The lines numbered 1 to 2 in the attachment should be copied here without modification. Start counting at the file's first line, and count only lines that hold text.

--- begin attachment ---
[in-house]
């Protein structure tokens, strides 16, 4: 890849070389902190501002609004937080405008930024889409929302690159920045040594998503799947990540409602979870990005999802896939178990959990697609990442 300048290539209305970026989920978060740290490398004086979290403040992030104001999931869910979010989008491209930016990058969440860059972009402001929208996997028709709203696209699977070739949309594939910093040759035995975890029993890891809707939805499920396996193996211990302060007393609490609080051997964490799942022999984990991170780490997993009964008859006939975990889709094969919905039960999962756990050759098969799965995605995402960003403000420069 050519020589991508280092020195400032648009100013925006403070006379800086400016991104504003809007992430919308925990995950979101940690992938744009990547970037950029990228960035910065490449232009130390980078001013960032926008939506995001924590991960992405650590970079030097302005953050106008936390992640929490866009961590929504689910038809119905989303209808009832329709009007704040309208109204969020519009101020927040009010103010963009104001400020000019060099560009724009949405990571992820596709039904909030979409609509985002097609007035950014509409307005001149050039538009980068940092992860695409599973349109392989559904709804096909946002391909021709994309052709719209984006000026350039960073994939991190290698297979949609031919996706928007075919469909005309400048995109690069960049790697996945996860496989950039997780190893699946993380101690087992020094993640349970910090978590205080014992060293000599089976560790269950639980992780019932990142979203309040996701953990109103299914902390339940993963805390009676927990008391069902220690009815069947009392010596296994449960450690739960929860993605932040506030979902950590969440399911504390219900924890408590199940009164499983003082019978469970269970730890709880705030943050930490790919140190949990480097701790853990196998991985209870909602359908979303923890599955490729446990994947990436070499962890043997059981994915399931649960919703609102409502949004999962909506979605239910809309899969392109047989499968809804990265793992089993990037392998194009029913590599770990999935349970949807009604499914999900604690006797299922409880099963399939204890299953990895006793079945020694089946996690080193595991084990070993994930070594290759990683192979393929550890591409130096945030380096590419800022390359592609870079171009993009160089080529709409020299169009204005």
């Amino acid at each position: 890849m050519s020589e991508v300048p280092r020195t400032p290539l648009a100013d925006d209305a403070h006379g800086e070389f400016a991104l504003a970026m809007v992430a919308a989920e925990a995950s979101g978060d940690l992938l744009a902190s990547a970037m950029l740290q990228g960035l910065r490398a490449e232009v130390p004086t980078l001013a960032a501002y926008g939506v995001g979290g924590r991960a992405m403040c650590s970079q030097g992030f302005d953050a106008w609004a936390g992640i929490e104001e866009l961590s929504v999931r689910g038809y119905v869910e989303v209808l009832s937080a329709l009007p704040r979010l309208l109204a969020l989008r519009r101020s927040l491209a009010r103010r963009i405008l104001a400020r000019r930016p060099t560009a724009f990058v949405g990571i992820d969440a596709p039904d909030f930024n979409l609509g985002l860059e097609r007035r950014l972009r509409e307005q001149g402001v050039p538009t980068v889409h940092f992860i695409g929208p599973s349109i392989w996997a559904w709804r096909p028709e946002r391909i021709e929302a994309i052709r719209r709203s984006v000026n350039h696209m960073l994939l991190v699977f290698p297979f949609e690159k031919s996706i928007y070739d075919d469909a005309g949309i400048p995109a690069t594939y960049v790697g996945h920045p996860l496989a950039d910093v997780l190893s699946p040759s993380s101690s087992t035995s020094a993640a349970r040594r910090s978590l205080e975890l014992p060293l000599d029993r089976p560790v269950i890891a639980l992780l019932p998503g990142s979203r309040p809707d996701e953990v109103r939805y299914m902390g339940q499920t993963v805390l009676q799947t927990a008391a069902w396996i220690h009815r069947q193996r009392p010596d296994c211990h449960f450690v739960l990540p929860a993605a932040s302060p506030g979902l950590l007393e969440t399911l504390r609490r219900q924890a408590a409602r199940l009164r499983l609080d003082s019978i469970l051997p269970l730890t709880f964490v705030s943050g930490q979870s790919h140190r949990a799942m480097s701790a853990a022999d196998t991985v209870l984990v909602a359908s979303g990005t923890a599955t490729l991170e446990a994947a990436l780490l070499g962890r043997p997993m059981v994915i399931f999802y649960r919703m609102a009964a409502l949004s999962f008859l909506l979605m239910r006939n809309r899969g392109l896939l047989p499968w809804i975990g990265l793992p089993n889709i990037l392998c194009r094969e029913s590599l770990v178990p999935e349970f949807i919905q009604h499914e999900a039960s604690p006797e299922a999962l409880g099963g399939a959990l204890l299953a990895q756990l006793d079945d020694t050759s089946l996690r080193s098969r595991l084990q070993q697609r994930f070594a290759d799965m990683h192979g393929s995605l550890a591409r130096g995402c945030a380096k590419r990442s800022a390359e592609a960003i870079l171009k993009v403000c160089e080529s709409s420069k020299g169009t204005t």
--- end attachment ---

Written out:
[in-house]
């Protein structure tokens, strides 16, 4: 890849070389902190501002609004937080405008930024889409929302690159920045040594998503799947990540409602979870990005999802896939178990959990697609990442 300048290539209305970026989920978060740290490398004086979290403040992030104001999931869910979010989008491209930016990058969440860059972009402001929208996997028709709203696209699977070739949309594939910093040759035995975890029993890891809707939805499920396996193996211990302060007393609490609080051997964490799942022999984990991170780490997993009964008859006939975990889709094969919905039960999962756990050759098969799965995605995402960003403000420069 050519020589991508280092020195400032648009100013925006403070006379800086400016991104504003809007992430919308925990995950979101940690992938744009990547970037950029990228960035910065490449232009130390980078001013960032926008939506995001924590991960992405650590970079030097302005953050106008936390992640929490866009961590929504689910038809119905989303209808009832329709009007704040309208109204969020519009101020927040009010103010963009104001400020000019060099560009724009949405990571992820596709039904909030979409609509985002097609007035950014509409307005001149050039538009980068940092992860695409599973349109392989559904709804096909946002391909021709994309052709719209984006000026350039960073994939991190290698297979949609031919996706928007075919469909005309400048995109690069960049790697996945996860496989950039997780190893699946993380101690087992020094993640349970910090978590205080014992060293000599089976560790269950639980992780019932990142979203309040996701953990109103299914902390339940993963805390009676927990008391069902220690009815069947009392010596296994449960450690739960929860993605932040506030979902950590969440399911504390219900924890408590199940009164499983003082019978469970269970730890709880705030943050930490790919140190949990480097701790853990196998991985209870909602359908979303923890599955490729446990994947990436070499962890043997059981994915399931649960919703609102409502949004999962909506979605239910809309899969392109047989499968809804990265793992089993990037392998194009029913590599770990999935349970949807009604499914999900604690006797299922409880099963399939204890299953990895006793079945020694089946996690080193595991084990070993994930070594290759990683192979393929550890591409130096945030380096590419800022390359592609870079171009993009160089080529709409020299169009204005």